• Side effects in neonates are present in 10-30%, usually lasting less than two weeks. In 3% of infants, side effects can be severe.[xxiii]
  • Antidepressant use during pregnancy was not linked to any cognitive or behavioral outcome in children at 3 and 6 years.[xxiv]
  • Uncontrolled mental health issues in the mother have adverse effects on the fetus, including a reduced gestational age of 4 days.[xxv]
  • Depending on the medication, small amounts do pass into breast milk. Possible side effects exist, per reports. A causal relationship between these effects and antidepressant use has not been established.

LactMed is a resource available from the U.S. National Library of Medicine. It offers a searchable database online and in app form cataloging medications in lactation and their effects on breastfeeding infants.[xxvi]



Several evidence-based options exist for therapy-based treatment models, either as an option for women unwilling to start antidepressant therapy or as an adjunct.

  • Cognitive Behavioral Therapy teaches patients to identify and change unhealthy and dysfunctional thinking patterns. It has been found to be effective for the prevention and treatment of maternal depression and anxiety.[xxvii]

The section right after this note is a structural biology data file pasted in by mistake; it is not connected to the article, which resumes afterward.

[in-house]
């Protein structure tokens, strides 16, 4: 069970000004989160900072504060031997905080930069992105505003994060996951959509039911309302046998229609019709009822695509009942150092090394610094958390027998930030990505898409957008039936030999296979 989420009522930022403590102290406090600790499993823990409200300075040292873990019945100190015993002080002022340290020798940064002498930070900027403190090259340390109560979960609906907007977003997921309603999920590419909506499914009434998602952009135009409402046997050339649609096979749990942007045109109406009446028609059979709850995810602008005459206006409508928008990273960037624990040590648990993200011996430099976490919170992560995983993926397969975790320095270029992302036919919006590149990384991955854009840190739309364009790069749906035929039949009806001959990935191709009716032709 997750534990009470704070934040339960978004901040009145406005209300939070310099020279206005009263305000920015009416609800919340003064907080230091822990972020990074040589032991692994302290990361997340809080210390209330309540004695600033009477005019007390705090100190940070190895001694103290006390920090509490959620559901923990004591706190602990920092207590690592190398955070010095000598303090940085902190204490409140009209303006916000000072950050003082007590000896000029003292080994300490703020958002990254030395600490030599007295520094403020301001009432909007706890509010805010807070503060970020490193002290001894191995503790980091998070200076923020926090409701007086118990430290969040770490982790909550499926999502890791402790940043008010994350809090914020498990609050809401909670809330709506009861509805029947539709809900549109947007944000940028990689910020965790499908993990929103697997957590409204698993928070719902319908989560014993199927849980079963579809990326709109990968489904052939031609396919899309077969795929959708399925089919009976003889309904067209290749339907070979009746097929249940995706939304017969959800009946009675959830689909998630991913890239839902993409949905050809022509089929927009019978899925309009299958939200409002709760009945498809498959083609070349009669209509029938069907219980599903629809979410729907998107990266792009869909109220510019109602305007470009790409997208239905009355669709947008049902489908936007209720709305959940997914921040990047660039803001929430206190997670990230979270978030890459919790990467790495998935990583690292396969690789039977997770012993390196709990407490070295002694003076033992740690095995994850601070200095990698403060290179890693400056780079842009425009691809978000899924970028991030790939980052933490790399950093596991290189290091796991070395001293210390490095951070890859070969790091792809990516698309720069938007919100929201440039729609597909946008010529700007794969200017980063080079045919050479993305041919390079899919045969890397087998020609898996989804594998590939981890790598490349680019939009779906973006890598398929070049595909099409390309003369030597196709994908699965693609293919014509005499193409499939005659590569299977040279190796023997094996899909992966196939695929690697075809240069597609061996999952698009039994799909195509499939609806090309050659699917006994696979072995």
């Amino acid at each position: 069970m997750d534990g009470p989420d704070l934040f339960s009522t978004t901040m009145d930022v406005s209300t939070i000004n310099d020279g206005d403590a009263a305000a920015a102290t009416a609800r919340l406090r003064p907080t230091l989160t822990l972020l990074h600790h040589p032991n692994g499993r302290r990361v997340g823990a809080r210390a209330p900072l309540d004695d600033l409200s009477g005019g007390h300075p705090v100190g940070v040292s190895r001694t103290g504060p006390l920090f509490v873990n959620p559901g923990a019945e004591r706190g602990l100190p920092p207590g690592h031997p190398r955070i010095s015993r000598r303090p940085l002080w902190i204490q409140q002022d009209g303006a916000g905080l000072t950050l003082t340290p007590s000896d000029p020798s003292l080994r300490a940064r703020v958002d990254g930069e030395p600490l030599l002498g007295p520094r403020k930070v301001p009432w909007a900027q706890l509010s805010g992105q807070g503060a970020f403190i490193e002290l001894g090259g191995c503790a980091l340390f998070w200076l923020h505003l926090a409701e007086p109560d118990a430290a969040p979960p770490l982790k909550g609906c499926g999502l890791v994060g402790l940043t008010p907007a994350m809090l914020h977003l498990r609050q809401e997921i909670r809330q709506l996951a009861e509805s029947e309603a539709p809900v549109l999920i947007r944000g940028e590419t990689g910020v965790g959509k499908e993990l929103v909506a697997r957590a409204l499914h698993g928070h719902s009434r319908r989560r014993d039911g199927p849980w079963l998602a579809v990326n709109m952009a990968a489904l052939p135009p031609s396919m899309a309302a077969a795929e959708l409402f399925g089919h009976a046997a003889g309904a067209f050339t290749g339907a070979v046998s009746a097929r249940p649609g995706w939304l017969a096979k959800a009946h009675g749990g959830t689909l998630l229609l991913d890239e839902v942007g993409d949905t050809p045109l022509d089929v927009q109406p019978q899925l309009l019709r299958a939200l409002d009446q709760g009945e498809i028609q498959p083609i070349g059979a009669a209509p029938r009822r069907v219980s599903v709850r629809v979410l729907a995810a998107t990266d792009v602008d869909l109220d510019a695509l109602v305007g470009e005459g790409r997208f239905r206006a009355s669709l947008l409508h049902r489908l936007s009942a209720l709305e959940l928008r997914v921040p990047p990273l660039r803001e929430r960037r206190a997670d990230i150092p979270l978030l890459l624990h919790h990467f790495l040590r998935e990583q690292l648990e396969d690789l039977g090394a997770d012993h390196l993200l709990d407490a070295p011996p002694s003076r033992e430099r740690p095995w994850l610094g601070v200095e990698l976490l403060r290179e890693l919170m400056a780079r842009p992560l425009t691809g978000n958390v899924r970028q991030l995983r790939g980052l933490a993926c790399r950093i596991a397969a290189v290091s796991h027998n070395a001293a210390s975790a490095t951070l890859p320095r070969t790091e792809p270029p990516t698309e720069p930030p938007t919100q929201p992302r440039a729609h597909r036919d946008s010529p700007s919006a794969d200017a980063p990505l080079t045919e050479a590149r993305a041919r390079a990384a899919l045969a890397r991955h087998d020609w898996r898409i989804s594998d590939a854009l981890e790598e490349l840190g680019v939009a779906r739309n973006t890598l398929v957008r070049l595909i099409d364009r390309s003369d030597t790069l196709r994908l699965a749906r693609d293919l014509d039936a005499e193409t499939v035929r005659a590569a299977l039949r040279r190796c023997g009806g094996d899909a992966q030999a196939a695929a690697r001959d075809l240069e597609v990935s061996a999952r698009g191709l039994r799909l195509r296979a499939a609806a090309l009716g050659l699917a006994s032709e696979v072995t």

• Another option for those without this resource nearby is internet-based Cognitive Behavioral Therapy, which is also effective.[xxviii]
  • Interpersonal Psychotherapy typically lasts 12-16 weeks and aims to improve the patient’s social functioning through interpersonal relationships, a supportive network, and communication. It may include conjoint sessions with the patient’s partner to improve communication. IPT targets families’ grief processing, role transition, and interpersonal role disputes.[xxix] It is crucial to remember that any change in life is also a time of grief, even if there is also an element of desired joy.
  • Attachment therapy is another option. This therapy focuses on encouraging parent-infant attachment. It uses peer support and therapeutic discussion to assess disruptions in bonding to strengthen attachment and remove barriers.[xxx]

We need to screen for depression early and often to support our new mothers and pregnant women. Language needs to be kind and non-judgmental to open conversations and provide a safe place for women during this season of their lives. With timely screening, we can offer the right interventions at the right time to reduce the mental struggle affecting Montana mothers.



[i] America’s Health Rankings analysis of CDC, Pregnancy Risk Assessment Monitoring System or state equivalent, United Health Foundation,

[ii] National Center for Health Statistics, Stats of the State of Montana, CDC.

[iii] Postpartum Support International, Perinatal Mood and Anxiety Disorders, PMD Certificate Course Manual 2020

[iv] O’Connor, E et. al. Primary care screening for and treatment of depression in pregnant and postpartum treatment, Jan 2016. JAMA, 315(4), 388-406

[v] ACOG, 2021,